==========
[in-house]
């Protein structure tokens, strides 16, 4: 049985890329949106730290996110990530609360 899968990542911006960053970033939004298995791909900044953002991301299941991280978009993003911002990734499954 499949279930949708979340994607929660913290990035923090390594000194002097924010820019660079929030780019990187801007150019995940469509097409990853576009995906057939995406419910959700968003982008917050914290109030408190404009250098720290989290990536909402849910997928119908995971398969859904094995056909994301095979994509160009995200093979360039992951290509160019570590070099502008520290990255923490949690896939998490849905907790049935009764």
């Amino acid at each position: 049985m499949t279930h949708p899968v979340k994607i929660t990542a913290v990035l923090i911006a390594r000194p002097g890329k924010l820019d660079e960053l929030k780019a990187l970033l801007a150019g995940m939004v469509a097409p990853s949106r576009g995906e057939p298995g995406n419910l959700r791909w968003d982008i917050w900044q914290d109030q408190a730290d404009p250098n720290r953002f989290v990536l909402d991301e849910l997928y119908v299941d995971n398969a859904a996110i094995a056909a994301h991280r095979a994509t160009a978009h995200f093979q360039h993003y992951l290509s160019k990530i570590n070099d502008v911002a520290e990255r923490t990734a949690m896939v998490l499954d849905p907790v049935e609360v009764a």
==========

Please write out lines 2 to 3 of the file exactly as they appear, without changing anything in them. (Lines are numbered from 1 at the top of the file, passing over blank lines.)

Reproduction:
């Protein structure tokens, strides 16, 4: 049985890329949106730290996110990530609360 899968990542911006960053970033939004298995791909900044953002991301299941991280978009993003911002990734499954 499949279930949708979340994607929660913290990035923090390594000194002097924010820019660079929030780019990187801007150019995940469509097409990853576009995906057939995406419910959700968003982008917050914290109030408190404009250098720290989290990536909402849910997928119908995971398969859904094995056909994301095979994509160009995200093979360039992951290509160019570590070099502008520290990255923490949690896939998490849905907790049935009764």
């Amino acid at each position: 049985m499949t279930h949708p899968v979340k994607i929660t990542a913290v990035l923090i911006a390594r000194p002097g890329k924010l820019d660079e960053l929030k780019a990187l970033l801007a150019g995940m939004v469509a097409p990853s949106r576009g995906e057939p298995g995406n419910l959700r791909w968003d982008i917050w900044q914290d109030q408190a730290d404009p250098n720290r953002f989290v990536l909402d991301e849910l997928y119908v299941d995971n398969a859904a996110i094995a056909a994301h991280r095979a994509t160009a978009h995200f093979q360039h993003y992951l290509s160019k990530i570590n070099d502008v911002a520290e990255r923490t990734a949690m896939v998490l499954d849905p907790v049935e609360v009764a």